Photo: The Great Barrier Reef, Northern Queensland, Australia
Rivers deliver sediment from land to the ocean. This sediment contains nutrients which can feed microscopic algae in water. But, if there is too much sediment and nutrients, delivered by floods from land-based erosion, algal blooms can occur that have negative effects on the Great Barrier Reef.
The challenge is that sediment comes from many different locations and we need to know … [more…]
Talking about water quality isn’t most people’s idea of the ideal ice breaker. In the Lowcountry (loosely defined as coastal South Carolina and Georgia), folks typically find common ground discussing the region’s warm weather, great food, vibrant culture and remarkable history.
But water quality is quickly becoming the talk of the town as locals are growing concerned about how sea level rise and increased rainfall amounts are impacting their local
This is part two of the series “Building Land in Coastal Louisiana: Expert Recommendations for Operating a Successful Sediment Diversion that Balances Ecosystem and Community Needs.” Please follow the link below for the original(s).
Historically, the Mississippi River has periodically overtopped its natural levee and flooded the adjacent wetlands with sediment-laden water. This natural process has been interrupted by the construction of flood control levees, and the available sediment has … [more…]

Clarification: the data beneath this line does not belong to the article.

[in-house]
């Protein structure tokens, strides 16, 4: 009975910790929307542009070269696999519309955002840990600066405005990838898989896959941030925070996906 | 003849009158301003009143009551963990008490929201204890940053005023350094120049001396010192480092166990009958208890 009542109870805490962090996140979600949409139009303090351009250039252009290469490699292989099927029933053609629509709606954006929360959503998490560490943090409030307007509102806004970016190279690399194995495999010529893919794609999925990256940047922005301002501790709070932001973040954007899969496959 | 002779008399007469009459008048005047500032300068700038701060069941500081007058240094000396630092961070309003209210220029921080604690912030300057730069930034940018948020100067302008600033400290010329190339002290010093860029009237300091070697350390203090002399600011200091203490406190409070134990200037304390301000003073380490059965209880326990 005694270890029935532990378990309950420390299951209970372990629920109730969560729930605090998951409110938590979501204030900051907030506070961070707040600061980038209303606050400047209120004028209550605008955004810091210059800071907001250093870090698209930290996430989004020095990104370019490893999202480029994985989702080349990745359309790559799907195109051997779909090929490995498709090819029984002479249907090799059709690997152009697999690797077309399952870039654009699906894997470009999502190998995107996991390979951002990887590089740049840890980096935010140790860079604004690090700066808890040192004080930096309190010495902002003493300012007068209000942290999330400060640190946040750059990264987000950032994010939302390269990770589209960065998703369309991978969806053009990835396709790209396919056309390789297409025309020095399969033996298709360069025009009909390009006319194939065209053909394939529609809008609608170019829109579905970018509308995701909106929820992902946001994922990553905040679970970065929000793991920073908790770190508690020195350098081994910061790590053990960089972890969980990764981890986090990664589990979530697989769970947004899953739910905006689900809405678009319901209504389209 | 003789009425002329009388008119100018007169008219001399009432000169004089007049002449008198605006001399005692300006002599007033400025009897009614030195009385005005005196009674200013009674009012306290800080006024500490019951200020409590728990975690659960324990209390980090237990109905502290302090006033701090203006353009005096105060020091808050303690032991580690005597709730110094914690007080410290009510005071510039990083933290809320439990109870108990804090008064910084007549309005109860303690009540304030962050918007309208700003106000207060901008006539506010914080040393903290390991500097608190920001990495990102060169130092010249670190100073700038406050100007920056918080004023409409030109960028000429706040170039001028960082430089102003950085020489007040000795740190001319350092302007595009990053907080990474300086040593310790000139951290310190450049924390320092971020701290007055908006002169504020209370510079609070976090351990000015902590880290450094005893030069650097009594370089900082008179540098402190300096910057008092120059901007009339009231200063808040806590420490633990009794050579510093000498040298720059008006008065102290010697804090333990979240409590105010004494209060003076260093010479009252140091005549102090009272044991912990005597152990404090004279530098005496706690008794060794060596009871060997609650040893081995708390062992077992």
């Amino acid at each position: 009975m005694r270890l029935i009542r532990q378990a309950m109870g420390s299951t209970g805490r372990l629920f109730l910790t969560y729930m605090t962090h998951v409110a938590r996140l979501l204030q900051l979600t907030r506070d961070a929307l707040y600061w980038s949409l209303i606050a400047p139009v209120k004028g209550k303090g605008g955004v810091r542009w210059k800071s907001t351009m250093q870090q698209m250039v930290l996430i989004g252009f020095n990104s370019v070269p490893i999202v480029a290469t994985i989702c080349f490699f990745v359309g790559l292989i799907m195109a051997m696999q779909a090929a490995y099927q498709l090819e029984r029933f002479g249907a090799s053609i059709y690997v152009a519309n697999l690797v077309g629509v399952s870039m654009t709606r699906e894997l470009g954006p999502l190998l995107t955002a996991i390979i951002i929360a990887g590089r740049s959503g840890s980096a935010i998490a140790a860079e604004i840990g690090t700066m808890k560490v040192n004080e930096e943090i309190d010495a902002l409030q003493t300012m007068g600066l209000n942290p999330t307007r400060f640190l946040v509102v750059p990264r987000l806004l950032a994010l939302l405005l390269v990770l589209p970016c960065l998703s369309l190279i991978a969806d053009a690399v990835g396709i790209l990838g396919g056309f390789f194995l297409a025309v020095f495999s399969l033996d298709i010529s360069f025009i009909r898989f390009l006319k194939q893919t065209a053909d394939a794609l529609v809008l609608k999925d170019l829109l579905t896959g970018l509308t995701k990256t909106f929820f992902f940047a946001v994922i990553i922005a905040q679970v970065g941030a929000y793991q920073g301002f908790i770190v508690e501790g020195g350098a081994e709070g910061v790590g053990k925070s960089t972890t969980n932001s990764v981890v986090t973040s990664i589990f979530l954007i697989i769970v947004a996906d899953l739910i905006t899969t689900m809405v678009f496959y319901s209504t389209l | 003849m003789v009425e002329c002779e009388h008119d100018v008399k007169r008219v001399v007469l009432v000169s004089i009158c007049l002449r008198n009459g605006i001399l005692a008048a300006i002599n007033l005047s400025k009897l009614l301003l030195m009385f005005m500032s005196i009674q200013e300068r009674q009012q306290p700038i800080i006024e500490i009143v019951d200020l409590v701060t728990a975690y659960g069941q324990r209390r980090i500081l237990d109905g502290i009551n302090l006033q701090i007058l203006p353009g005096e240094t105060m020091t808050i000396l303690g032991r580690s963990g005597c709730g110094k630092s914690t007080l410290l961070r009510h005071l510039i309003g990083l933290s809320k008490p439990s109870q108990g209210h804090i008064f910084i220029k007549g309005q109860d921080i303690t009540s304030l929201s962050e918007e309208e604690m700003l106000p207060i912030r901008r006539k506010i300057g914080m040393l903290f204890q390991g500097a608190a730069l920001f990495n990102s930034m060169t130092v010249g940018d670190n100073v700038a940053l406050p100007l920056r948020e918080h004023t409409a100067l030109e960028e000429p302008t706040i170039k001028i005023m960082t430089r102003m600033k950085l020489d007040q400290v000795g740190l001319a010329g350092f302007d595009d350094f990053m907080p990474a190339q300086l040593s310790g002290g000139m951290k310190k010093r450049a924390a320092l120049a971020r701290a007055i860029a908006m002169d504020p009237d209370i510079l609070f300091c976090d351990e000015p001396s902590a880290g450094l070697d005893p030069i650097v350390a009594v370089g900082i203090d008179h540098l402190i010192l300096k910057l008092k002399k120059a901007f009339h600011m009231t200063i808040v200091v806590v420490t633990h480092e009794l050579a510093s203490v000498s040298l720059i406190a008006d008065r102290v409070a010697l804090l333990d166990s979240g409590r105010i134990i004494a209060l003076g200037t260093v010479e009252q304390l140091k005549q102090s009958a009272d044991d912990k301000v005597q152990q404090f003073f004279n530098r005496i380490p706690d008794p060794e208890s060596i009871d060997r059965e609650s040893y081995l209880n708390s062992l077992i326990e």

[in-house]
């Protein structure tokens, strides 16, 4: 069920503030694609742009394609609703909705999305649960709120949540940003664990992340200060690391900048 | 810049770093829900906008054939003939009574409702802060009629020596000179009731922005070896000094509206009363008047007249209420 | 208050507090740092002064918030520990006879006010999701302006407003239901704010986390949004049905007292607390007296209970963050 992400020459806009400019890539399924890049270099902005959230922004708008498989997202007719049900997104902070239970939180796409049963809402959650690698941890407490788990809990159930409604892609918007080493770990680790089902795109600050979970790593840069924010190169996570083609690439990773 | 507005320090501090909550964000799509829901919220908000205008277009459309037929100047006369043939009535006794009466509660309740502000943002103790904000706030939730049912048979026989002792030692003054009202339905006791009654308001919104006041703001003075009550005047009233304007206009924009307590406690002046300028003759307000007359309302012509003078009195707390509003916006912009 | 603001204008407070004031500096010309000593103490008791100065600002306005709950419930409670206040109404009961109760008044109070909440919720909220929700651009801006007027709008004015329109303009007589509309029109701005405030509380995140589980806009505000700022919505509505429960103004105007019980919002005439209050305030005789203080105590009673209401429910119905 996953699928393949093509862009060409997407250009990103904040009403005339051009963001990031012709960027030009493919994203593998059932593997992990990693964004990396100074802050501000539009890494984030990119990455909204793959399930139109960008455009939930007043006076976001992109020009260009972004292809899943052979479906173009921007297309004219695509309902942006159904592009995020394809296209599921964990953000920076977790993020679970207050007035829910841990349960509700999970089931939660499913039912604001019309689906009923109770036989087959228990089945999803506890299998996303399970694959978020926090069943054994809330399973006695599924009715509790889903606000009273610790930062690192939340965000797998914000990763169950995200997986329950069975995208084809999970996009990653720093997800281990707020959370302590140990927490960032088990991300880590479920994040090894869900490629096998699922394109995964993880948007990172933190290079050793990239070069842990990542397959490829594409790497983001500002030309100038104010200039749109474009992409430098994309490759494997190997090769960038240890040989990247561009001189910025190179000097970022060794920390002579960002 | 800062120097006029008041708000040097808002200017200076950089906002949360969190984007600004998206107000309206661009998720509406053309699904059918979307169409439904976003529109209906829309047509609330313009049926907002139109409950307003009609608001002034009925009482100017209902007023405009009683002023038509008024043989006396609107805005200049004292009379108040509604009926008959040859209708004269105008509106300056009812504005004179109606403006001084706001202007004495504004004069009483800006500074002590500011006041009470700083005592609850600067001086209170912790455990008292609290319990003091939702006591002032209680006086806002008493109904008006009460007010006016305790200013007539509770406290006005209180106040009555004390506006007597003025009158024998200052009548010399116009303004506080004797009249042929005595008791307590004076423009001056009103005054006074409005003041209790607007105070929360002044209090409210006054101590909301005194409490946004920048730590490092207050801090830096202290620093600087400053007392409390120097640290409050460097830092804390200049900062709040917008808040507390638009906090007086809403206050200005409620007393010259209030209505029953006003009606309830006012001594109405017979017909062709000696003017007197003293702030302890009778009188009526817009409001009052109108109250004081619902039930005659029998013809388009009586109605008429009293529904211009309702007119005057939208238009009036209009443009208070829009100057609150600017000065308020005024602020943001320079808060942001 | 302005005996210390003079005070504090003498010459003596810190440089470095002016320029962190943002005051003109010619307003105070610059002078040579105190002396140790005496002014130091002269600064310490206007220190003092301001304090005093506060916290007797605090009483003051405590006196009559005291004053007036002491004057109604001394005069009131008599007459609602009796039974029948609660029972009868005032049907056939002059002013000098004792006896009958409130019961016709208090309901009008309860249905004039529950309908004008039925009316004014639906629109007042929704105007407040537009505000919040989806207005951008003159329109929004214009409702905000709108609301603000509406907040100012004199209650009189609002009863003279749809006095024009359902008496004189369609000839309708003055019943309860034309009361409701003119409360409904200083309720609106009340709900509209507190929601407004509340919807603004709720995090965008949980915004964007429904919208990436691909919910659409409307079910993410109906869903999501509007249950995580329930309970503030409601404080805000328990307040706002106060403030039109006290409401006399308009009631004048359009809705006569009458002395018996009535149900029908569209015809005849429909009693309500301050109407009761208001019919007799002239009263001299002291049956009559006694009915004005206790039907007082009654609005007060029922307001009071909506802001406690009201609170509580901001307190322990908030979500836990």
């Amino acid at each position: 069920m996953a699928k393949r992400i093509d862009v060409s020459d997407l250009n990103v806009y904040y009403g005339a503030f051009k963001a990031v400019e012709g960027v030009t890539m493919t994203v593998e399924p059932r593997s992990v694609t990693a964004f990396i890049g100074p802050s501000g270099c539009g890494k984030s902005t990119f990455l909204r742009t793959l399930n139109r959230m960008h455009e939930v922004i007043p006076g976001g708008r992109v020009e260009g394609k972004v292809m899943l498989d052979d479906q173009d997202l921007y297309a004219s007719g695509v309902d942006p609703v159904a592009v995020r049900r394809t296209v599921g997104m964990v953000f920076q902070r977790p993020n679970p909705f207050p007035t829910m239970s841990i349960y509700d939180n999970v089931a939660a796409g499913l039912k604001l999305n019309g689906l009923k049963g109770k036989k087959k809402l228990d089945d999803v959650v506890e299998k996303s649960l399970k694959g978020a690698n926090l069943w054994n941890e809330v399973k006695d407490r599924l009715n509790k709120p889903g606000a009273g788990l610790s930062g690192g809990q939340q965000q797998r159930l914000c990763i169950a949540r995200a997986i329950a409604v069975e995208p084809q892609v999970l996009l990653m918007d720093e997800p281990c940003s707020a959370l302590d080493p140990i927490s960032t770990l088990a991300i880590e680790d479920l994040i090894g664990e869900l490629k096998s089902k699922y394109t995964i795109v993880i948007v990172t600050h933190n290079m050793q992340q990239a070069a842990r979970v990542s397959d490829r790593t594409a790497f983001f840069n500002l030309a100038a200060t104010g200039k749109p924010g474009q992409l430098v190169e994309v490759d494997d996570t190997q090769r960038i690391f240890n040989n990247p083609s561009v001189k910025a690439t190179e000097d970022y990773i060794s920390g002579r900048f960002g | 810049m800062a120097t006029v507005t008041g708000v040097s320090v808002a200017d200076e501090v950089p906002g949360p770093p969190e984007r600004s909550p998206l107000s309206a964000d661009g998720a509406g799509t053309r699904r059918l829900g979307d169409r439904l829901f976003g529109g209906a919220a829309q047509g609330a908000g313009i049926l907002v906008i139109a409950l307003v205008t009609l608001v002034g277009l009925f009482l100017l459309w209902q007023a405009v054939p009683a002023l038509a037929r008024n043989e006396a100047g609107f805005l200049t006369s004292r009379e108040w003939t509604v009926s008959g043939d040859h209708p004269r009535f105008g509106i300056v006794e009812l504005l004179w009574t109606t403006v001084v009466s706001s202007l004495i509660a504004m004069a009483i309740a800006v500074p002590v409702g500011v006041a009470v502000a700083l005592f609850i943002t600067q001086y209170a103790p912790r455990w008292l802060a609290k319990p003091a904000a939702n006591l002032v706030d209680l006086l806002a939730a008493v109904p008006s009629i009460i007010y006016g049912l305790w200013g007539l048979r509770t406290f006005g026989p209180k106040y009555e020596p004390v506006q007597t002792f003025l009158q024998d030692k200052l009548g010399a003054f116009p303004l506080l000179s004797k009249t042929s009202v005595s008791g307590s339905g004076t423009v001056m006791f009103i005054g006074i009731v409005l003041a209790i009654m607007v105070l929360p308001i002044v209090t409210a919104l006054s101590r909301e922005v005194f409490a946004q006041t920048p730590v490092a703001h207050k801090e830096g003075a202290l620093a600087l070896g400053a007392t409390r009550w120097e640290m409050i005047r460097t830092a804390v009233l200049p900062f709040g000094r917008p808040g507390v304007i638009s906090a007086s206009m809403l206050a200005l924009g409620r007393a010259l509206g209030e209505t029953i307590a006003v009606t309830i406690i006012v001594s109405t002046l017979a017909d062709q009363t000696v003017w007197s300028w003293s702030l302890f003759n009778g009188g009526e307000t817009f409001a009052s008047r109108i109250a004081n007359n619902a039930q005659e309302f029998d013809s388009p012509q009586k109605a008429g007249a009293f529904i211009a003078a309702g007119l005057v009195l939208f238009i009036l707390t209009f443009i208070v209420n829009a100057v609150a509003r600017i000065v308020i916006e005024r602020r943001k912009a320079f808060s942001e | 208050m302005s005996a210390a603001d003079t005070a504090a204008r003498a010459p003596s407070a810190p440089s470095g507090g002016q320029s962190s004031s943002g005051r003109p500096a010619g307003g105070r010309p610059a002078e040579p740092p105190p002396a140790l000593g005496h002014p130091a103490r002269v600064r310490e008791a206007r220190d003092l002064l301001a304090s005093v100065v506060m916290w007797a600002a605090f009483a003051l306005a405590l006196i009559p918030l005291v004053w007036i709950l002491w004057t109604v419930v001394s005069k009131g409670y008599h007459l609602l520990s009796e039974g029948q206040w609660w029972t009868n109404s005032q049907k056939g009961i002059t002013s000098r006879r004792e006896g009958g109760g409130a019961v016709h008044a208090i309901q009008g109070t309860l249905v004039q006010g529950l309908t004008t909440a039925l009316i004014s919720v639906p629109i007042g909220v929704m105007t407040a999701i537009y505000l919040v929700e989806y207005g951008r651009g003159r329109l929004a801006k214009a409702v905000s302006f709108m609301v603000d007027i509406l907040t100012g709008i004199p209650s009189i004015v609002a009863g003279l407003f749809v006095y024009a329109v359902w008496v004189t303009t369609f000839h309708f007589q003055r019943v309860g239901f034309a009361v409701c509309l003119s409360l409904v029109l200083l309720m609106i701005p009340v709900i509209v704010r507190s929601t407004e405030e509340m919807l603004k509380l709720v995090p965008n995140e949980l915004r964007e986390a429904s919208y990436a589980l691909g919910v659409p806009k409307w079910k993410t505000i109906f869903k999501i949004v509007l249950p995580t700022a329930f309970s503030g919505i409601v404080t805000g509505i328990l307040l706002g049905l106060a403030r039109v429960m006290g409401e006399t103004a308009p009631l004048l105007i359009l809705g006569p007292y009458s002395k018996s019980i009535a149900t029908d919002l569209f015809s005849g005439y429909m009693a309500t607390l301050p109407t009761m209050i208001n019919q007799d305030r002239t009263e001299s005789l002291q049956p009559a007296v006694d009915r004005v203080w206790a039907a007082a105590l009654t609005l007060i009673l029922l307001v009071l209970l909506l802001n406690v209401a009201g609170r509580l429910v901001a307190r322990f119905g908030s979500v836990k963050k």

IMAGE: During flash flooding, water treatment systems can become overwhelmed, allowing untreated effluent and household chemicals to flow into local waterways.
Synthetical chemicals are ever-present in modern life — in our medications, cosmetics and clothing — but what happens to them when they enter our municipal water supplies? Because these chemicals are out-of-sight, out-of-mind, we assume they cannot harm us after we flush them down the sink.
However, most water … [more…]
(Photo: The tunnel boring machine excavating the Delaware Aqueduct Bypass Tunnel. Credit: NYC Water on YouTube)
The world’s longest tunnel needs a $1.2 billion fix. Built during World War II, the Delaware Aqueduct supplies approximately half of New York City’s drinking water and has been leaking 15 million to 35 million gallons daily since the 1990s.
Now construction workers are using a custom-made boring machine to create a 2.5-mile bypass … [more…]